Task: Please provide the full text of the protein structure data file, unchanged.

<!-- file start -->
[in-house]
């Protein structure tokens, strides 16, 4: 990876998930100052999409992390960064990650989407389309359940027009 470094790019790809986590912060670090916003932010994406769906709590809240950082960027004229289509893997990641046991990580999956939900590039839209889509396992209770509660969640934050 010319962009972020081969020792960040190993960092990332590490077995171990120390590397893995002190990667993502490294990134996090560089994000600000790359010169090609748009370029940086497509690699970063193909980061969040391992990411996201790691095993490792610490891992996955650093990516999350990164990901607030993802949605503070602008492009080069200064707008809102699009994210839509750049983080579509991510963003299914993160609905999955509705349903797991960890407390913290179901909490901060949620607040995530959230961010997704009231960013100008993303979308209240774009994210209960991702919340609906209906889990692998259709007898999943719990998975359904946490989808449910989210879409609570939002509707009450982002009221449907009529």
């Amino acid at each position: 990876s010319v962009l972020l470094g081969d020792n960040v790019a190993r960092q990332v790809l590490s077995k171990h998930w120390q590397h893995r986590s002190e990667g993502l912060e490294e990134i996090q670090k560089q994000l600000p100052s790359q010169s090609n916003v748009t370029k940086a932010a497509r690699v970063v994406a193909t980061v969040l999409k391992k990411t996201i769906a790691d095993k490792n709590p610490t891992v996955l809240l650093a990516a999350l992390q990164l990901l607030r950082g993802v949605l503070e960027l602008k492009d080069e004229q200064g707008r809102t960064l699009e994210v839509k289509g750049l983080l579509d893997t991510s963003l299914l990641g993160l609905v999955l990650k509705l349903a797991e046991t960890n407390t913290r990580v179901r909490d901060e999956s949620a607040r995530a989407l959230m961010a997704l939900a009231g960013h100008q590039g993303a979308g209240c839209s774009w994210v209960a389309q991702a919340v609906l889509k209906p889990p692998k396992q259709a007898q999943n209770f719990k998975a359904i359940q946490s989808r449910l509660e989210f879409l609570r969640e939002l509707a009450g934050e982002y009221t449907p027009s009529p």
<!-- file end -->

[in-house]
């Protein structure tokens, strides 16, 4: 990876998930100052999409992390960064990650989407389309359940027009 470094790019790809986590912060670090916003932010994406769906709590809240950082960027004229289509893997990641046991990580999956939900590039839209889509396992209770509660969640934050 010319962009972020081969020792960040190993960092990332590490077995171990120390590397893995002190990667993502490294990134996090560089994000600000790359010169090609748009370029940086497509690699970063193909980061969040391992990411996201790691095993490792610490891992996955650093990516999350990164990901607030993802949605503070602008492009080069200064707008809102699009994210839509750049983080579509991510963003299914993160609905999955509705349903797991960890407390913290179901909490901060949620607040995530959230961010997704009231960013100008993303979308209240774009994210209960991702919340609906209906889990692998259709007898999943719990998975359904946490989808449910989210879409609570939002509707009450982002009221449907009529």
């Amino acid at each position: 990876s010319v962009l972020l470094g081969d020792n960040v790019a190993r960092q990332v790809l590490s077995k171990h998930w120390q590397h893995r986590s002190e990667g993502l912060e490294e990134i996090q670090k560089q994000l600000p100052s790359q010169s090609n916003v748009t370029k940086a932010a497509r690699v970063v994406a193909t980061v969040l999409k391992k990411t996201i769906a790691d095993k490792n709590p610490t891992v996955l809240l650093a990516a999350l992390q990164l990901l607030r950082g993802v949605l503070e960027l602008k492009d080069e004229q200064g707008r809102t960064l699009e994210v839509k289509g750049l983080l579509d893997t991510s963003l299914l990641g993160l609905v999955l990650k509705l349903a797991e046991t960890n407390t913290r990580v179901r909490d901060e999956s949620a607040r995530a989407l959230m961010a997704l939900a009231g960013h100008q590039g993303a979308g209240c839209s774009w994210v209960a389309q991702a919340v609906l889509k209906p889990p692998k396992q259709a007898q999943n209770f719990k998975a359904i359940q946490s989808r449910l509660e989210f879409l609570r969640e939002l509707a009450g934050e982002y009221t449907p027009s009529p």